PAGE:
Right atrial pressure predicts hemodynamic response to apneic positive airway pressure

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To evaluate if the preexistant filling state, assessed by right atrial pressure (RAP), pulmonary artery occlusion pressure (PAOP), and right ventricular end-diastolic volume index (EDVI), would define the subsequent hemodynamic effects of increases in airway pressure (Paw).


Prospective open clinical study.


Postoperative intensive care unit, university hospital.


Twenty-two consecutive ventilator-dependent patients with mild to severe acute lung injury with Murray scores (scoring infiltrates on chest radiograph, oxygenation index, lung compliance, and the level of positive end-expiratory pressure) ranging from 0.5 to 3.0 without history of preexisting cardiopulmonary disease.


Paw varied during apnea from 0 to 10, 20, and 30 cm H2O using inspiratory hold maneuvers of 15 secs.

Measurements and Main Results:

Cardiac index and right ventricular ejection fraction were measured by the thermodilution technique. We made measurements in triplicate using manual injection of iced saline. Right ventricular volumes were calculated.

Measurements and Main Results:

Increasing Paw induced variable changes in cardiac index among subjects (+6% to −43% change from baseline 0 cm H2O Paw values), which correlated with percentage changes in both stroke index (r2 = .89) and right ventricular EDVI (r2 = .75), whereas heart rate and right ventricular ejection fraction did not change. The change in cardiac index from 0 to 30 cm H2O Paw correlated with baseline values for RAP, PAOP, and right ventricular EDVI (r2 = .68, .43, and .34, respectively,p< 0.01). Increases in RAP correlated with lung compliance if baseline RAP was >10 mm Hg but did not if it was ≤10 mm Hg. Similarly, patients with baseline RAP ≤10 mm Hg had a greater decrease in cardiac index than patients with a RAP >10 mm Hg (for 30 cm H2O Paw: −30% ± 9% vs. −8% ± 7%,p< .01).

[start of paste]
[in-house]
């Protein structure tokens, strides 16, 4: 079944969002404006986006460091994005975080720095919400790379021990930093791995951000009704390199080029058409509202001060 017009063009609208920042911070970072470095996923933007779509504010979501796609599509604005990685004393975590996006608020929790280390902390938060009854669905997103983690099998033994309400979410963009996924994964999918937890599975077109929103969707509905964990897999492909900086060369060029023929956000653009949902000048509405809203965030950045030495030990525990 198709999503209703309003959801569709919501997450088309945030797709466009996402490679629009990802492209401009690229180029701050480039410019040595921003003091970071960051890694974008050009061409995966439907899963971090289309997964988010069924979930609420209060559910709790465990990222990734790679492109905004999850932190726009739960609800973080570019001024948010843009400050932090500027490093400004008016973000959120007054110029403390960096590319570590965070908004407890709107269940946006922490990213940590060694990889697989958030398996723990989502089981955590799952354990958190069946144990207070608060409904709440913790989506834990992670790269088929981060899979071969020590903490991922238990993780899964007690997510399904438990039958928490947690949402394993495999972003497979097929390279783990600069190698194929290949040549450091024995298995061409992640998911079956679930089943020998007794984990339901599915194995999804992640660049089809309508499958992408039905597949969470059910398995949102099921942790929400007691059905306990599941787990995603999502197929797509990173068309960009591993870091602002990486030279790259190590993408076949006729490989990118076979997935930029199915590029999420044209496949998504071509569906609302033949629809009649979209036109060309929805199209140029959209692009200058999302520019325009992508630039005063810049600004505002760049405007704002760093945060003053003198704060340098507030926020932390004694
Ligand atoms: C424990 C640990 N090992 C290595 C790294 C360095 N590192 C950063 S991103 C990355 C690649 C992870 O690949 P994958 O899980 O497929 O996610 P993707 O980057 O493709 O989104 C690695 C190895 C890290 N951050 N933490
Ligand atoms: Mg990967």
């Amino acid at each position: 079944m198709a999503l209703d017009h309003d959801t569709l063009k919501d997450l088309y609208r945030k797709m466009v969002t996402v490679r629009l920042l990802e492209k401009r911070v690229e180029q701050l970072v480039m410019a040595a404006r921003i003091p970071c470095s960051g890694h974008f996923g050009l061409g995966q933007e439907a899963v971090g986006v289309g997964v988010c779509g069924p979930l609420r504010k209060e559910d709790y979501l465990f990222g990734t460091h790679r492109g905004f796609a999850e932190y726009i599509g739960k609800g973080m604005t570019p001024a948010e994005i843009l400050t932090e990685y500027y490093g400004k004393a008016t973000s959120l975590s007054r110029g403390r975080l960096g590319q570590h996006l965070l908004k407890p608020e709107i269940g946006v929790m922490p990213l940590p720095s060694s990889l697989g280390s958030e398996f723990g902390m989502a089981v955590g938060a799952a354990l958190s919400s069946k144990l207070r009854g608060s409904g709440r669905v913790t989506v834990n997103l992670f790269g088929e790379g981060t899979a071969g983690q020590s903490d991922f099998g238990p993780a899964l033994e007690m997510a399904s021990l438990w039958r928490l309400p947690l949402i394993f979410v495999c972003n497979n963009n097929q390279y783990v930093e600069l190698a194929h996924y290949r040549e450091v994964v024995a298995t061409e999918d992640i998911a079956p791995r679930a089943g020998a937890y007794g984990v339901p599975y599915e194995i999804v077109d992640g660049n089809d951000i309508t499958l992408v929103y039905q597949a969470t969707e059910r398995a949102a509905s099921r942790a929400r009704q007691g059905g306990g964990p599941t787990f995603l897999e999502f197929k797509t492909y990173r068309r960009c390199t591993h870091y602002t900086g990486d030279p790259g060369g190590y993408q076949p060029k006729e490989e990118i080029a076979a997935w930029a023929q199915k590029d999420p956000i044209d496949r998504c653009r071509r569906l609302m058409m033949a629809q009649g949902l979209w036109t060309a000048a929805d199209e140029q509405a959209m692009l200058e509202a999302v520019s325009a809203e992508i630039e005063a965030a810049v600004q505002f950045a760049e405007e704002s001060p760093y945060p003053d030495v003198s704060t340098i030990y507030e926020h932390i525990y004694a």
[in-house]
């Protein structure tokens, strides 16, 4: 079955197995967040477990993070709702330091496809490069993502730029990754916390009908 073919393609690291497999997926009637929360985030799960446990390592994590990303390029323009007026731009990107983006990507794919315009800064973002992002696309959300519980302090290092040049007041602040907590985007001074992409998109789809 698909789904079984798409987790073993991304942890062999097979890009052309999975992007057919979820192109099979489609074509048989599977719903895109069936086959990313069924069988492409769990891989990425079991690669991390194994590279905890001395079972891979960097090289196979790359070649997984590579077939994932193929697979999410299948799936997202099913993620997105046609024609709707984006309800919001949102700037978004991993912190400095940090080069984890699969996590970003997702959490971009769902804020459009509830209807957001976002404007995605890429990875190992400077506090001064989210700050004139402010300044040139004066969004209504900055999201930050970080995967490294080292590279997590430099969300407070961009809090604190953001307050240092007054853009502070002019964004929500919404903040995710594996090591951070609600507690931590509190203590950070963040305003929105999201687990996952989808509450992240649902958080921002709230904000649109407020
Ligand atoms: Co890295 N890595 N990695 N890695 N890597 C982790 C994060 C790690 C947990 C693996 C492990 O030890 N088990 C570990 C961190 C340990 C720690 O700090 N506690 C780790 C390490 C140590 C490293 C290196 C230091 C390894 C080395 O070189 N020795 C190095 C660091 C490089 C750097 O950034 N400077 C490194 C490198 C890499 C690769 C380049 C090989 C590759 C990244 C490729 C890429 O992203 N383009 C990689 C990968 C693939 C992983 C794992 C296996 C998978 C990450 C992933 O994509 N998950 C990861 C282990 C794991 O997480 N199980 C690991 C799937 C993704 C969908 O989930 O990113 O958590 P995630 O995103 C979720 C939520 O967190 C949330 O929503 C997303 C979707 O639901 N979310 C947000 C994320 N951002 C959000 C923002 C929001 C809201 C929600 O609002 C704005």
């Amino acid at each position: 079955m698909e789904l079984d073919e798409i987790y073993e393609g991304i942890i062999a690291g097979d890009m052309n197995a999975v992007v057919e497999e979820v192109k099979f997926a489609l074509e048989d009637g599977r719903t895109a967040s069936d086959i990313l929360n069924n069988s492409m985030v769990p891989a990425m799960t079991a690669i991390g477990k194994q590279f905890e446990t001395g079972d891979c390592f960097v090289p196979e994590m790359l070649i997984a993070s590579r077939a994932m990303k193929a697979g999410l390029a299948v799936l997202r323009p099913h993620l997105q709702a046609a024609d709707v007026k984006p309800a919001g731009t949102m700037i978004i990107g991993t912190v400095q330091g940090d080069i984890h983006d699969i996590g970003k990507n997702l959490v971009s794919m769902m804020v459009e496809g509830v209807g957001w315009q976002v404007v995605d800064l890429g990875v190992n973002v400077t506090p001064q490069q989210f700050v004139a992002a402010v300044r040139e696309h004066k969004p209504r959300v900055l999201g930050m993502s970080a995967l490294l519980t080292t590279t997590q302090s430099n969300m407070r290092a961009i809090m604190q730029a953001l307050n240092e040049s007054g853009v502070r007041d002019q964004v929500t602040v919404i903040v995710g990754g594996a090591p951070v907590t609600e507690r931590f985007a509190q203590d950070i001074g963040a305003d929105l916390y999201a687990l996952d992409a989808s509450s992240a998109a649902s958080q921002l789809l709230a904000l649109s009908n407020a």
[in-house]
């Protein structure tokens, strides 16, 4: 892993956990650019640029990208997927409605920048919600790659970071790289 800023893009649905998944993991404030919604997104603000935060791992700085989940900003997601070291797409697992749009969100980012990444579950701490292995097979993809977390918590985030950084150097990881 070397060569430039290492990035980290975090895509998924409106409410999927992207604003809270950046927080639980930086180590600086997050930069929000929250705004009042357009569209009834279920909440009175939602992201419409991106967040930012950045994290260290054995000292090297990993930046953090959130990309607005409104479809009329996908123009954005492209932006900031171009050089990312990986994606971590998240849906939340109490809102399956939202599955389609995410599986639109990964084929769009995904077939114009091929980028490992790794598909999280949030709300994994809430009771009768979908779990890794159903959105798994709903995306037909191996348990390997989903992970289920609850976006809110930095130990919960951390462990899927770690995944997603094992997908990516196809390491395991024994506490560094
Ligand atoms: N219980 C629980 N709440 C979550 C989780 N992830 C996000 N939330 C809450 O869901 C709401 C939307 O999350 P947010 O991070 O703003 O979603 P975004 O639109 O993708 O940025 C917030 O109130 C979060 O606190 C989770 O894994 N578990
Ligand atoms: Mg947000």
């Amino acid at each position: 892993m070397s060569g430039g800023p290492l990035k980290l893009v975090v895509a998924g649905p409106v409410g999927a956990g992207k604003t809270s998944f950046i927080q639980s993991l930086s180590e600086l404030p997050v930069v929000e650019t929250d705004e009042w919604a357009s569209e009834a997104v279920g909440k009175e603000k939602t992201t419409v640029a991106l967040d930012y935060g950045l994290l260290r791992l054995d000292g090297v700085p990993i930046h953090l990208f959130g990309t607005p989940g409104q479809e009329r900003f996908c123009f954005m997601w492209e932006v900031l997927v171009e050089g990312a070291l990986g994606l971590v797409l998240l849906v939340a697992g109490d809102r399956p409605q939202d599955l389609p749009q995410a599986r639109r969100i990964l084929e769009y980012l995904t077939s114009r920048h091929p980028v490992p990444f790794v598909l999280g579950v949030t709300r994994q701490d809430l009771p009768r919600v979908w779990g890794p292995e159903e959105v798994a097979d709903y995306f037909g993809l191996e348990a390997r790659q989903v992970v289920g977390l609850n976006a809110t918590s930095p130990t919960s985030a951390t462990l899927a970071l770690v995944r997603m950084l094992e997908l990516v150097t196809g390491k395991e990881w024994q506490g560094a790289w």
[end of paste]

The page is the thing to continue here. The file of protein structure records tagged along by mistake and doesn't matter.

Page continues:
Apneic positive Paw decreased cardiac output mainly by reducing venous return. From the investigated filling variables, RAP was most sensitive in predicting the hemodynamic response, followed by PAOP and right ventricular EDVI. Patients with RAP ≤10 mm Hg, if subjected to aggressive positive pressure ventilation, are at risk of hemodynamic deterioration and organ hypoperfusion.

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